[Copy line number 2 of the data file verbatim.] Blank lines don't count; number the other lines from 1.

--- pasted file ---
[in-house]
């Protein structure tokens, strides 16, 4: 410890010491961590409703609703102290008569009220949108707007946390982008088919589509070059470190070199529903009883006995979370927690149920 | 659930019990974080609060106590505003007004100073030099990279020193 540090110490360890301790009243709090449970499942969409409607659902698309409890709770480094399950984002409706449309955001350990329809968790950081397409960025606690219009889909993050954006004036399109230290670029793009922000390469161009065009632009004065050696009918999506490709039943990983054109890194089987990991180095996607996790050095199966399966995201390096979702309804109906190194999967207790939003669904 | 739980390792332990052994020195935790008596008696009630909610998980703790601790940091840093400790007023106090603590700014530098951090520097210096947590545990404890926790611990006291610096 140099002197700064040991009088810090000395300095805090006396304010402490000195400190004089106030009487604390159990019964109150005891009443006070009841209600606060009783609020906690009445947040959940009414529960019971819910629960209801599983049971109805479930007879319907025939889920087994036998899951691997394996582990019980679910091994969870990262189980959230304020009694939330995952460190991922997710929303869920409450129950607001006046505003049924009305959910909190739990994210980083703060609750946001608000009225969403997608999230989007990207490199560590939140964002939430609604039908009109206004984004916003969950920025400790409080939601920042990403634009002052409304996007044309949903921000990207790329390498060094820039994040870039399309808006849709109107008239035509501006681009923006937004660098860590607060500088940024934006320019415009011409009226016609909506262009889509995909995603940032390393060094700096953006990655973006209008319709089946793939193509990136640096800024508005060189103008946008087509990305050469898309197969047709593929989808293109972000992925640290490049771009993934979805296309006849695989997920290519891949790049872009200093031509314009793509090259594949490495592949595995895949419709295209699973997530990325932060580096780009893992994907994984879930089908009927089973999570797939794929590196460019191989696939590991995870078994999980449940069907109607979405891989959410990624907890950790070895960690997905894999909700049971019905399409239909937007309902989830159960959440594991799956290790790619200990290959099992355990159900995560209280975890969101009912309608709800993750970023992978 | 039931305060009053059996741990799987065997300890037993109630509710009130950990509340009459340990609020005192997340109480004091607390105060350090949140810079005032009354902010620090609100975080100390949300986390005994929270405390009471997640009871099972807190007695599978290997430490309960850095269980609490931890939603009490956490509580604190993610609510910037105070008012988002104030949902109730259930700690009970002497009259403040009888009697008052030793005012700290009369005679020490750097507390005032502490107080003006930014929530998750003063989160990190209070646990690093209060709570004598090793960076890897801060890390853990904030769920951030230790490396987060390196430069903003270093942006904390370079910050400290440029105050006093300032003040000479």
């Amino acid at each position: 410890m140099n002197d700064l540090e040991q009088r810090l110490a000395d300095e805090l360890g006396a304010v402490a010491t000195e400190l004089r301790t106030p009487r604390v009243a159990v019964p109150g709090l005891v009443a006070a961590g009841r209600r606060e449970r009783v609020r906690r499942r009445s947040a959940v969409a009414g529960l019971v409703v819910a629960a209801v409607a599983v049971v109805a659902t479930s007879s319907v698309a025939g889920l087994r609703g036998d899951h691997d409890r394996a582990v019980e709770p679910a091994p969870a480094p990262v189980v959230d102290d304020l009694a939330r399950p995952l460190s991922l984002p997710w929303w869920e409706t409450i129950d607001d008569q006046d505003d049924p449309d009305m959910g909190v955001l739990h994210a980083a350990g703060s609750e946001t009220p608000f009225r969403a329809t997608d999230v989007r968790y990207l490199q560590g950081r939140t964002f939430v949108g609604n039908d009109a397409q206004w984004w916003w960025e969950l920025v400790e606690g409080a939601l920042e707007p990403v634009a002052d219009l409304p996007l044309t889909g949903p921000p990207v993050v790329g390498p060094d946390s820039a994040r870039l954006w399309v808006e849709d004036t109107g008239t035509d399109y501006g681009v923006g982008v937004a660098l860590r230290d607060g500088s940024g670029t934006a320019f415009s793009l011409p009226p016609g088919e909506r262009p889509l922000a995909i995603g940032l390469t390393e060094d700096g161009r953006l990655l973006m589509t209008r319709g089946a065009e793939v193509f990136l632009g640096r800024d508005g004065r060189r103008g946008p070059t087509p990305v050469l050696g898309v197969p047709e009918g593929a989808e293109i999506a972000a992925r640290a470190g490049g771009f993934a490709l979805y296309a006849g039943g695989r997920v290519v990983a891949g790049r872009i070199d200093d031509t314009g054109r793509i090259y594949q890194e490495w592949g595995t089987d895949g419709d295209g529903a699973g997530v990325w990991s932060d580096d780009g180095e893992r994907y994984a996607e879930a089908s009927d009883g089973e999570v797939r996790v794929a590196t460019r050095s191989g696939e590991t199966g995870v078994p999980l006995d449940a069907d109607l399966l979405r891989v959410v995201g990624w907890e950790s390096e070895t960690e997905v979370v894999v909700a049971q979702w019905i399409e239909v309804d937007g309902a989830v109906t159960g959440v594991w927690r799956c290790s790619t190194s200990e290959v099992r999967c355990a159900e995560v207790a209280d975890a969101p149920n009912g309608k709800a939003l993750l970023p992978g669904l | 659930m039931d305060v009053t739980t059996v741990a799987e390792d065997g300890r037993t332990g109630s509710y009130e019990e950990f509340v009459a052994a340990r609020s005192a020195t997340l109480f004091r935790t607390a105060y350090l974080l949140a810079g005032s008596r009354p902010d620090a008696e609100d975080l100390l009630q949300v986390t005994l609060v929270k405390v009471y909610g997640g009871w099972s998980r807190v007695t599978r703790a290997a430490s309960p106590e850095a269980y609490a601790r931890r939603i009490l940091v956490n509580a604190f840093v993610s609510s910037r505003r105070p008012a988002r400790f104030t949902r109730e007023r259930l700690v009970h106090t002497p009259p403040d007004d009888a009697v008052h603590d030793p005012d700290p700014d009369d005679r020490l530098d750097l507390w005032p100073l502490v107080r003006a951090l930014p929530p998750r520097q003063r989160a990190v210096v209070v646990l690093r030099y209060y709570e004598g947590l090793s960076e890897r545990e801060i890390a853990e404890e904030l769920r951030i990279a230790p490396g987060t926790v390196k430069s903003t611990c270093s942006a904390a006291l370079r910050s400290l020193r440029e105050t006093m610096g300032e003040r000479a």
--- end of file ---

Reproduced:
């Protein structure tokens, strides 16, 4: 410890010491961590409703609703102290008569009220949108707007946390982008088919589509070059470190070199529903009883006995979370927690149920 | 659930019990974080609060106590505003007004100073030099990279020193 540090110490360890301790009243709090449970499942969409409607659902698309409890709770480094399950984002409706449309955001350990329809968790950081397409960025606690219009889909993050954006004036399109230290670029793009922000390469161009065009632009004065050696009918999506490709039943990983054109890194089987990991180095996607996790050095199966399966995201390096979702309804109906190194999967207790939003669904 | 739980390792332990052994020195935790008596008696009630909610998980703790601790940091840093400790007023106090603590700014530098951090520097210096947590545990404890926790611990006291610096 140099002197700064040991009088810090000395300095805090006396304010402490000195400190004089106030009487604390159990019964109150005891009443006070009841209600606060009783609020906690009445947040959940009414529960019971819910629960209801599983049971109805479930007879319907025939889920087994036998899951691997394996582990019980679910091994969870990262189980959230304020009694939330995952460190991922997710929303869920409450129950607001006046505003049924009305959910909190739990994210980083703060609750946001608000009225969403997608999230989007990207490199560590939140964002939430609604039908009109206004984004916003969950920025400790409080939601920042990403634009002052409304996007044309949903921000990207790329390498060094820039994040870039399309808006849709109107008239035509501006681009923006937004660098860590607060500088940024934006320019415009011409009226016609909506262009889509995909995603940032390393060094700096953006990655973006209008319709089946793939193509990136640096800024508005060189103008946008087509990305050469898309197969047709593929989808293109972000992925640290490049771009993934979805296309006849695989997920290519891949790049872009200093031509314009793509090259594949490495592949595995895949419709295209699973997530990325932060580096780009893992994907994984879930089908009927089973999570797939794929590196460019191989696939590991995870078994999980449940069907109607979405891989959410990624907890950790070895960690997905894999909700049971019905399409239909937007309902989830159960959440594991799956290790790619200990290959099992355990159900995560209280975890969101009912309608709800993750970023992978 | 039931305060009053059996741990799987065997300890037993109630509710009130950990509340009459340990609020005192997340109480004091607390105060350090949140810079005032009354902010620090609100975080100390949300986390005994929270405390009471997640009871099972807190007695599978290997430490309960850095269980609490931890939603009490956490509580604190993610609510910037105070008012988002104030949902109730259930700690009970002497009259403040009888009697008052030793005012700290009369005679020490750097507390005032502490107080003006930014929530998750003063989160990190209070646990690093209060709570004598090793960076890897801060890390853990904030769920951030230790490396987060390196430069903003270093942006904390370079910050400290440029105050006093300032003040000479």